Wednesday, January 21, 2015
Special Cinema Spotlight: Birdsong
There seems to be a scarcity of films and television shows that are set during the turn of the last century or around the Great War so when I found Birdsong I knew I had to check it out. It is based on the 1993 war novel by Sebastian Faulks by the same name. It stars Eddie Redmayne and Clemence Poesy (from the Harry Potter films) as forbidden lovers with WWI as its backdrop.
The film focuses mainly on the story of Stephan Wraysford (Redmayne) and is told in a series of flashbacks from before the war to during the war. I have to say I really like how they used the flashbacks to set the tone and explain why Wraysford was the way he was. In doing so you really got a chance to get into his mindset and understand him. Then again Redmayne is a superb actor.
His affair with a young and married Isabelle Azaire (Poesy) is the recurring theme throughout his experiences in war. It is as though that love was haunting him. I found that to be refreshing since you often watch a story of a female being haunted by such experiences, you get a chance to see it through a young man's eyes.
I have to say I did not fall in love with Redmayne and Poesy as a couple. I didn't empathize with her character as much as I did his and in some ways I found them to be mismatched. Usually you can feel yourself cheering for a couple to be together but I felt like it was doomed from the beginning because she always gave that impression that it would be doomed.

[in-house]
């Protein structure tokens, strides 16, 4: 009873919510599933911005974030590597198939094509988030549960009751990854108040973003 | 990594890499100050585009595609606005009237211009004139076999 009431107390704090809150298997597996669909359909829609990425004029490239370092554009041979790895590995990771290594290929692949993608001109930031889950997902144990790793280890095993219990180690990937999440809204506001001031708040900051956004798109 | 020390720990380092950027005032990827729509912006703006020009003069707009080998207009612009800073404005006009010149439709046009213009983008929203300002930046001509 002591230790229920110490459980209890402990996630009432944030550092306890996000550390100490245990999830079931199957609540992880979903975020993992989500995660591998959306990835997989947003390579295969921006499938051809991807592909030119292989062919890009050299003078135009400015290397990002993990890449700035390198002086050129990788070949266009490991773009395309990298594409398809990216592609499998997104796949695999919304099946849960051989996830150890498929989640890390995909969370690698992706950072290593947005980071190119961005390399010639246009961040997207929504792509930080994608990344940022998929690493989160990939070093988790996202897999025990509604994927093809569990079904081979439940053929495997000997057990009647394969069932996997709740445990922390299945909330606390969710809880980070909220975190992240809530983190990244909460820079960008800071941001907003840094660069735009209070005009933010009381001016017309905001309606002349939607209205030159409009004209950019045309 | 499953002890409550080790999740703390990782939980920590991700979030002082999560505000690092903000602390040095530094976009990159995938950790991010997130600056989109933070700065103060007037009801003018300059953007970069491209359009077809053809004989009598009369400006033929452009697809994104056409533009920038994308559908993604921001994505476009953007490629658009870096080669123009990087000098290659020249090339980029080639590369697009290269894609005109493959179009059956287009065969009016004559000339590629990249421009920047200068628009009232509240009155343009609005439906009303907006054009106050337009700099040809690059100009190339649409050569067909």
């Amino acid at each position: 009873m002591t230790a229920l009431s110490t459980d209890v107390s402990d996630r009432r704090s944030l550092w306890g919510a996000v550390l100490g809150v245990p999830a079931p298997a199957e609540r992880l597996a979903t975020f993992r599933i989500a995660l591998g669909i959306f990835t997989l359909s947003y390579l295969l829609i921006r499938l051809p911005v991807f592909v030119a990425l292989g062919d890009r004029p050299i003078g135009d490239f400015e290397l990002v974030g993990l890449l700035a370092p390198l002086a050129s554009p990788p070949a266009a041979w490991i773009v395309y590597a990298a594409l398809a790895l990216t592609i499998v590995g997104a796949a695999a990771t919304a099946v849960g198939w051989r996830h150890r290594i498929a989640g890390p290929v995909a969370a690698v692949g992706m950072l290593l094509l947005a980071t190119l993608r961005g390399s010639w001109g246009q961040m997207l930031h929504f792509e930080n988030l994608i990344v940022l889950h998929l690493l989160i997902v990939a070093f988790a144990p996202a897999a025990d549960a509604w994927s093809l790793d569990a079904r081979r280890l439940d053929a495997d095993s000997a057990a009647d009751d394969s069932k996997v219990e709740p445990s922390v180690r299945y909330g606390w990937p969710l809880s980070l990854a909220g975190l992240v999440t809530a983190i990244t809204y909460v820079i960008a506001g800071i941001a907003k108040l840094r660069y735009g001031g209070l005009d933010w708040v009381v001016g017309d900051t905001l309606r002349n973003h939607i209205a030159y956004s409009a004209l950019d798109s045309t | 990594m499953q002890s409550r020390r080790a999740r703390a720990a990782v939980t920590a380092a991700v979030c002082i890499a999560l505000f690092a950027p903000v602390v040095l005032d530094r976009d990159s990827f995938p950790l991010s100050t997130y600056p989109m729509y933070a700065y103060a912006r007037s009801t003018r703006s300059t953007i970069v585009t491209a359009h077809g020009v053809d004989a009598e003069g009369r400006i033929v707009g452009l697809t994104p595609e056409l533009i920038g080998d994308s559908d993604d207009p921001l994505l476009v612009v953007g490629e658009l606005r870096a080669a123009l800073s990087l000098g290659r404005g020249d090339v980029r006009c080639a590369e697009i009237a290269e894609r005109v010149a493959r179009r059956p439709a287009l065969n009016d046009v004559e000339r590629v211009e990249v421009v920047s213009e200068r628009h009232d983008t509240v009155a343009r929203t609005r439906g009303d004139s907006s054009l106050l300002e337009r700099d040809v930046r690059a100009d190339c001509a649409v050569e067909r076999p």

I did love the friendships he had with fellow officers Weir (Richard Madden) and Jack Firebrace (Joseph Mawle) which I found believable and very moving.
Watching the film made me more intrigued to find out how the story goes in the book so I will have to get my hands on that at some point.
Redmayne was excellent and viewing another story set during WWI was just another opportunity to learn more about that time. I enjoyed it very much and it is available on Netflix via dvd and in Amazon HERE.
Have you see Birdsong? Have you read the book? What did you think about it?